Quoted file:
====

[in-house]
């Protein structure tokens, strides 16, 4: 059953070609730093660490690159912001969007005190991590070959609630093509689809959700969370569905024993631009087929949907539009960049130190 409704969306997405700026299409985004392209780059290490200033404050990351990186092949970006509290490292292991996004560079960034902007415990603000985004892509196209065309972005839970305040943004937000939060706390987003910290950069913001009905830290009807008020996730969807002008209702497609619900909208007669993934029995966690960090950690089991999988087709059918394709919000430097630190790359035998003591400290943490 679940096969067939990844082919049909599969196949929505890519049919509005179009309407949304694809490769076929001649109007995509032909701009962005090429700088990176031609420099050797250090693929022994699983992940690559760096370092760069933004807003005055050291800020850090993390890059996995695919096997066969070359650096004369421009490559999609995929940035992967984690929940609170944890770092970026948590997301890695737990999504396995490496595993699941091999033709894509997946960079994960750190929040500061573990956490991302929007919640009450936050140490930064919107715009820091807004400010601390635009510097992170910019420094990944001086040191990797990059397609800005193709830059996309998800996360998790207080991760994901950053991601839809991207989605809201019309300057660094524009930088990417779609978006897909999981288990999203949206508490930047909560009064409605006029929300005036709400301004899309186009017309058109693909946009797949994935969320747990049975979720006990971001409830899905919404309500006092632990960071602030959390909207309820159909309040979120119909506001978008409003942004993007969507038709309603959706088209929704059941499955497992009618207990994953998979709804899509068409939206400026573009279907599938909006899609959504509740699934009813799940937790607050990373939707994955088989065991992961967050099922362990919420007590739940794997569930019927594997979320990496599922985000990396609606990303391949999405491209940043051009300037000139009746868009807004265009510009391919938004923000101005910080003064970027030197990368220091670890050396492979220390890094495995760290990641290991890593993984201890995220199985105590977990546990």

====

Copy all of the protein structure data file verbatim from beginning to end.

[in-house]
């Protein structure tokens, strides 16, 4: 059953070609730093660490690159912001969007005190991590070959609630093509689809959700969370569905024993631009087929949907539009960049130190 409704969306997405700026299409985004392209780059290490200033404050990351990186092949970006509290490292292991996004560079960034902007415990603000985004892509196209065309972005839970305040943004937000939060706390987003910290950069913001009905830290009807008020996730969807002008209702497609619900909208007669993934029995966690960090950690089991999988087709059918394709919000430097630190790359035998003591400290943490 679940096969067939990844082919049909599969196949929505890519049919509005179009309407949304694809490769076929001649109007995509032909701009962005090429700088990176031609420099050797250090693929022994699983992940690559760096370092760069933004807003005055050291800020850090993390890059996995695919096997066969070359650096004369421009490559999609995929940035992967984690929940609170944890770092970026948590997301890695737990999504396995490496595993699941091999033709894509997946960079994960750190929040500061573990956490991302929007919640009450936050140490930064919107715009820091807004400010601390635009510097992170910019420094990944001086040191990797990059397609800005193709830059996309998800996360998790207080991760994901950053991601839809991207989605809201019309300057660094524009930088990417779609978006897909999981288990999203949206508490930047909560009064409605006029929300005036709400301004899309186009017309058109693909946009797949994935969320747990049975979720006990971001409830899905919404309500006092632990960071602030959390909207309820159909309040979120119909506001978008409003942004993007969507038709309603959706088209929704059941499955497992009618207990994953998979709804899509068409939206400026573009279907599938909006899609959504509740699934009813799940937790607050990373939707994955088989065991992961967050099922362990919420007590739940794997569930019927594997979320990496599922985000990396609606990303391949999405491209940043051009300037000139009746868009807004265009510009391919938004923000101005910080003064970027030197990368220091670890050396492979220390890094495995760290990641290991890593993984201890995220199985105590977990546990």